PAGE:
Friday, July 29, 2011

Revisiting Your Past To Help Your Writing

You ever wonder when you started believing in something, talking with a certain twang (or without it), wearing a specific brand of jeans? If you're like me, some of those details have vanished from recallable memory.

That information, of course, is up there somewhere in my brain, but I can't seem to find it. Think of my memory like a large house with several levels, rooms and hallways. Each room has certain pieces of memories. My problem is that I don't know which floor or down which hall those memories now reside, and even if I did, the doors to the rooms are locked and I've misplaced the keys. 

Come to think of it, those rooms might be so cluttered that those memories might even be packed away in unlabeled boxes in those rooms. Add to this the idea that my memory is more like an endless track of houses in a neighborhood as vast as the horizon on the Texas plains. Each day I keep adding more boxes and more houses.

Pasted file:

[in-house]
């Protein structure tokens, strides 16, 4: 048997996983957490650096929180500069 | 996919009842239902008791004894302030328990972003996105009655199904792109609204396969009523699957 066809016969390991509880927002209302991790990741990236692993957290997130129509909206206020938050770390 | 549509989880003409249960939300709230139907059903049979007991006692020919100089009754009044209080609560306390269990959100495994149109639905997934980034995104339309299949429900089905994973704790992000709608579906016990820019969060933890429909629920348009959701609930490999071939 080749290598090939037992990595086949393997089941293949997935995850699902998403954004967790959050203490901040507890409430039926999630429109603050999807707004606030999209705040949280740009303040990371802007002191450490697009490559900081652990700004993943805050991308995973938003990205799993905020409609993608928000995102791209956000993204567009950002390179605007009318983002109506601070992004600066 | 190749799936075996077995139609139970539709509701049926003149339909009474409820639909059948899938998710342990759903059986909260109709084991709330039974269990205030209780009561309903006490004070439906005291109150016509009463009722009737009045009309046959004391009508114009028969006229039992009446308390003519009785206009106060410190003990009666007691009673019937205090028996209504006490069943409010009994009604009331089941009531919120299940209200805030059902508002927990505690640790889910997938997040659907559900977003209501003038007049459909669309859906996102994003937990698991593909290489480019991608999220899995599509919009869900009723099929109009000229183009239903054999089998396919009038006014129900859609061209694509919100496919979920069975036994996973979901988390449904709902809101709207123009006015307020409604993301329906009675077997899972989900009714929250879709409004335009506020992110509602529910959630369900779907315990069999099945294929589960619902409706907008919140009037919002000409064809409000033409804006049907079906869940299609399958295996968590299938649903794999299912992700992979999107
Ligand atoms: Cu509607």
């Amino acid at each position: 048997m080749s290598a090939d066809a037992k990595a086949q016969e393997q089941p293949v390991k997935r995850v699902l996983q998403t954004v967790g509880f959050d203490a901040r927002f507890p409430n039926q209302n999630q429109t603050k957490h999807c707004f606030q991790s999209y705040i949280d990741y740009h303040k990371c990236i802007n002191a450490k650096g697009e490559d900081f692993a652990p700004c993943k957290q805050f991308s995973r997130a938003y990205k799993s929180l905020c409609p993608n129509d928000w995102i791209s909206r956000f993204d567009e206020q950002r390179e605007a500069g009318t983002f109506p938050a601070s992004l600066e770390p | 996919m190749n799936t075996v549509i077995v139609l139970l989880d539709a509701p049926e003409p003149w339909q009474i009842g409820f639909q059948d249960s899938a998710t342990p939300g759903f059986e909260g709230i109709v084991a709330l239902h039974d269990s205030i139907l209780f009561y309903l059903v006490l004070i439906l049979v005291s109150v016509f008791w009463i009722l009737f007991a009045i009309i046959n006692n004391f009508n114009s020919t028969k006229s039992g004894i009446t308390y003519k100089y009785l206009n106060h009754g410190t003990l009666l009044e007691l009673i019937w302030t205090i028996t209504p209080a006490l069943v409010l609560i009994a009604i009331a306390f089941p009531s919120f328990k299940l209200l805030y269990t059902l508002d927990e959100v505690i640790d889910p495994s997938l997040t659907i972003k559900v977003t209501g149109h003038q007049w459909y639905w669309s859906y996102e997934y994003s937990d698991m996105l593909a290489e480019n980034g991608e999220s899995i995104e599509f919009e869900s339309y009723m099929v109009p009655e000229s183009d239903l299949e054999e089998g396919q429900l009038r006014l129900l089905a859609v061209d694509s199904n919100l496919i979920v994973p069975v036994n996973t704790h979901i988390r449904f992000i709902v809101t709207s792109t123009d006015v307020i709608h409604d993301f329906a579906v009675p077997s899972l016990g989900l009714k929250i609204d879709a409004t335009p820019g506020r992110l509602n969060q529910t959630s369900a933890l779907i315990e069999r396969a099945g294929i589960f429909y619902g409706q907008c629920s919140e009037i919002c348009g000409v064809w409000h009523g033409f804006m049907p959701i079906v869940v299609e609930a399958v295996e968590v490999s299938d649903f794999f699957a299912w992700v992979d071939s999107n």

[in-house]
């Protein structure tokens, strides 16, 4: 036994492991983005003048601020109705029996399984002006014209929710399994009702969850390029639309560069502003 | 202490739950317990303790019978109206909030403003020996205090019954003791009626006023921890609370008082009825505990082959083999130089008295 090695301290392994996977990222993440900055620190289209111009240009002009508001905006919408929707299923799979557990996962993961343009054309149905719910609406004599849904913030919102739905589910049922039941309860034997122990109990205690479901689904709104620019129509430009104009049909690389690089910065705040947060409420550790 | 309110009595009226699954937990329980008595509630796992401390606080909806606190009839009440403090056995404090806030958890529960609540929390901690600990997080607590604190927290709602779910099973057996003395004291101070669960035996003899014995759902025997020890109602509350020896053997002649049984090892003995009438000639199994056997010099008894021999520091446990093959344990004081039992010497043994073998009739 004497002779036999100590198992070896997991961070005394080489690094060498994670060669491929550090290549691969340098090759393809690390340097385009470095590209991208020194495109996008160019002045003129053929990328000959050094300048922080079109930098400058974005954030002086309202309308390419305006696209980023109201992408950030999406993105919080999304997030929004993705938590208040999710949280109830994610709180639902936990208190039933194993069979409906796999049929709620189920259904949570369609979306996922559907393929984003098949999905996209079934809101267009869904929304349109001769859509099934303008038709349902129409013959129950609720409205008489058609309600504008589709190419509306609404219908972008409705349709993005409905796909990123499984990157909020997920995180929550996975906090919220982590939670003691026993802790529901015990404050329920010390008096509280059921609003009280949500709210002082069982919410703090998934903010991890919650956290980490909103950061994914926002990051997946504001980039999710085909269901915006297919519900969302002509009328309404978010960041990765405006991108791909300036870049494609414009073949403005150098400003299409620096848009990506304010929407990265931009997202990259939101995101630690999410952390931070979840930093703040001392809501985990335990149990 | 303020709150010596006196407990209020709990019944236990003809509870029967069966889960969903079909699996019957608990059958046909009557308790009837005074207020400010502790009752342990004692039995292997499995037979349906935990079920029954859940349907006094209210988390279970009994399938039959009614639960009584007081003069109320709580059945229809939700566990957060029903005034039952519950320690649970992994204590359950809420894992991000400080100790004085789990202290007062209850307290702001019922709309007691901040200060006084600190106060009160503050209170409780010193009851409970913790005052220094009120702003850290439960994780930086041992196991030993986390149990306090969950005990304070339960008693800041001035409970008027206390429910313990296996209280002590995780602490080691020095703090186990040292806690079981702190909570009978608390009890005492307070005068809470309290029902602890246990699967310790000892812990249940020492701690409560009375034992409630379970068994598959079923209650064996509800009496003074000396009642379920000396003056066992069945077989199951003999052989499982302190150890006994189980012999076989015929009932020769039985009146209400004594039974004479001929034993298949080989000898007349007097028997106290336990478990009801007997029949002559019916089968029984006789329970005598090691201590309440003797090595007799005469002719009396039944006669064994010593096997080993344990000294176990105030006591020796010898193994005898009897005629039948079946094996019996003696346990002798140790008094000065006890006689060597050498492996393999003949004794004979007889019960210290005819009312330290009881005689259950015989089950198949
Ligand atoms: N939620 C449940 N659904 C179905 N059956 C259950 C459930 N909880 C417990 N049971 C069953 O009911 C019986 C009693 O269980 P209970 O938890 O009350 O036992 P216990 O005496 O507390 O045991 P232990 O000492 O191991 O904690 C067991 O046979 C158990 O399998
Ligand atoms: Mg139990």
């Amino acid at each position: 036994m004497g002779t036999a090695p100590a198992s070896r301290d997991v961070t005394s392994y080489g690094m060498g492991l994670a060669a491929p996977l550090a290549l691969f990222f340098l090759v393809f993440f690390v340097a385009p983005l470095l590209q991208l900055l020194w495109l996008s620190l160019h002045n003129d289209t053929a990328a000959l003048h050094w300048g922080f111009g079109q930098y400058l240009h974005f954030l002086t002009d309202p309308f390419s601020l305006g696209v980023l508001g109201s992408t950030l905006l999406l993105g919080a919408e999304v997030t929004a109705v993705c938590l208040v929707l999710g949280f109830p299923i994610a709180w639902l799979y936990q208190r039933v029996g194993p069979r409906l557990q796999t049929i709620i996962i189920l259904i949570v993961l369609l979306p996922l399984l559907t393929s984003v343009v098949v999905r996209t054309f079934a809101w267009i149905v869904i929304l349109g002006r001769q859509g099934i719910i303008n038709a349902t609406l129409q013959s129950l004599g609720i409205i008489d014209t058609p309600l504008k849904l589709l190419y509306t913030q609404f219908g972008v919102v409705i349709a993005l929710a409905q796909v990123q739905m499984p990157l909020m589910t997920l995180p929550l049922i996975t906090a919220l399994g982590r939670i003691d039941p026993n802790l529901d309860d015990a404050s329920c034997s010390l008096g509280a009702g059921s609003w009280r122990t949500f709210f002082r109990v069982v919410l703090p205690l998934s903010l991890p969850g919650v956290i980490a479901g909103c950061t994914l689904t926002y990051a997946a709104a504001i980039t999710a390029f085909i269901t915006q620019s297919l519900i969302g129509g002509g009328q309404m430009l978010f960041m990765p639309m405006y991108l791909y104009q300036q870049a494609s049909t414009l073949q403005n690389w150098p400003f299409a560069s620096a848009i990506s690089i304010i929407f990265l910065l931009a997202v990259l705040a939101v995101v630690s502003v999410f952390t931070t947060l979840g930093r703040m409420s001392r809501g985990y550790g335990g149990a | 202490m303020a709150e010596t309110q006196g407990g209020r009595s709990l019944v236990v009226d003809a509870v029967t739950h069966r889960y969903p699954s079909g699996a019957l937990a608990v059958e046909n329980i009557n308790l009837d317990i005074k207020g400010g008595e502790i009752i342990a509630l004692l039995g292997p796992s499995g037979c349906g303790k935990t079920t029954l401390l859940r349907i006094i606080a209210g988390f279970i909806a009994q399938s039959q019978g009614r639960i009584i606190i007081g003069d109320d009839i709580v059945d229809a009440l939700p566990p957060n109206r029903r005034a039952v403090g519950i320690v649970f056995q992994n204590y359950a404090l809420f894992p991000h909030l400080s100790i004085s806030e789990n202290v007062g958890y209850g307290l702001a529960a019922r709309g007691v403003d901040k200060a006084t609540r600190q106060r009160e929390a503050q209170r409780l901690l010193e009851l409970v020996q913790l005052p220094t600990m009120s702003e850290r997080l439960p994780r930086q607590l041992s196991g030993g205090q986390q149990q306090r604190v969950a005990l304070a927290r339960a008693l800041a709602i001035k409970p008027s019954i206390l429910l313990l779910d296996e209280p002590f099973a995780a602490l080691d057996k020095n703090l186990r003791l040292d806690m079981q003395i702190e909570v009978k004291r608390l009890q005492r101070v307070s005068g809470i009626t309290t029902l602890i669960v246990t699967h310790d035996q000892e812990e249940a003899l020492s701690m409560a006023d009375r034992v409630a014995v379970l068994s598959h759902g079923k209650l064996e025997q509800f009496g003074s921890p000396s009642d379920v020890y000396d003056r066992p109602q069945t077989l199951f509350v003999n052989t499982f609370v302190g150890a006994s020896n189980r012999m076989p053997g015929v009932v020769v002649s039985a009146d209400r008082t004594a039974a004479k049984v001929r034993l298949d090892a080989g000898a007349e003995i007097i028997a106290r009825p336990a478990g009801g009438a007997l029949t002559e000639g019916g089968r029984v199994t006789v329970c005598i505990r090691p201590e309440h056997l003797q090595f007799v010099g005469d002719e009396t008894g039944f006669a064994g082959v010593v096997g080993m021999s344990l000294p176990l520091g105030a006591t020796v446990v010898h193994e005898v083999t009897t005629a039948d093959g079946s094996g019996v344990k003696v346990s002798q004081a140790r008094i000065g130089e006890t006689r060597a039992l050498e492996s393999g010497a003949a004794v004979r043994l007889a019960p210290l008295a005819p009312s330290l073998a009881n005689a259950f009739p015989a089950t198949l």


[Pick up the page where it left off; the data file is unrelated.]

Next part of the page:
I tweeted this the other day:

When's the last time you visited your childhood home and reflected? If you're a writer, you should and take pen and paper.

As an educator, I know that I am who I am because of all I have experienced - especially early in those particularly exciting developmental years of life. My exercise is to rummage through that part of me that existed what seems like a lifetime ago: before I was a husband, father, educator, college graduate, etc., etc. 

I know it will affect (and help) my writing. I just don't know exactly how. That is the exciting part.


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